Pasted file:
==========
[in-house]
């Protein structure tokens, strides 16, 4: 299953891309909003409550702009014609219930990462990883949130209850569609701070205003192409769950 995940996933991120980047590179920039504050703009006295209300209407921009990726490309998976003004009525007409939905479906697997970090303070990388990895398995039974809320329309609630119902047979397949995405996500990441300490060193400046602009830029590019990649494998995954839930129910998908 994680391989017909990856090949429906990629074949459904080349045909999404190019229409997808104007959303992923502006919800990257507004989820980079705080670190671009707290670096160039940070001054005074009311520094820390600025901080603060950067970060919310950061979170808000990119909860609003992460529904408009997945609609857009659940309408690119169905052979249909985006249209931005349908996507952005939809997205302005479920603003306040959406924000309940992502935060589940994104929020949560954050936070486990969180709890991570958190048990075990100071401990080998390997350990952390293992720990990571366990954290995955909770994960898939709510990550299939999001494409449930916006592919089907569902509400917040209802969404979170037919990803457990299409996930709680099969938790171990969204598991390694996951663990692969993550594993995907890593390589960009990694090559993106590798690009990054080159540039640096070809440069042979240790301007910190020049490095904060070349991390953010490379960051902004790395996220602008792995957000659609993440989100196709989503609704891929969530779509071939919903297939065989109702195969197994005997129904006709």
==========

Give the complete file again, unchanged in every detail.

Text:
[in-house]
């Protein structure tokens, strides 16, 4: 299953891309909003409550702009014609219930990462990883949130209850569609701070205003192409769950 995940996933991120980047590179920039504050703009006295209300209407921009990726490309998976003004009525007409939905479906697997970090303070990388990895398995039974809320329309609630119902047979397949995405996500990441300490060193400046602009830029590019990649494998995954839930129910998908 994680391989017909990856090949429906990629074949459904080349045909999404190019229409997808104007959303992923502006919800990257507004989820980079705080670190671009707290670096160039940070001054005074009311520094820390600025901080603060950067970060919310950061979170808000990119909860609003992460529904408009997945609609857009659940309408690119169905052979249909985006249209931005349908996507952005939809997205302005479920603003306040959406924000309940992502935060589940994104929020949560954050936070486990969180709890991570958190048990075990100071401990080998390997350990952390293992720990990571366990954290995955909770994960898939709510990550299939999001494409449930916006592919089907569902509400917040209802969404979170037919990803457990299409996930709680099969938790171990969204598991390694996951663990692969993550594993995907890593390589960009990694090559993106590798690009990054080159540039640096070809440069042979240790301007910190020049490095904060070349991390953010490379960051902004790395996220602008792995957000659609993440989100196709989503609704891929969530779509071939919903297939065989109702195969197994005997129904006709």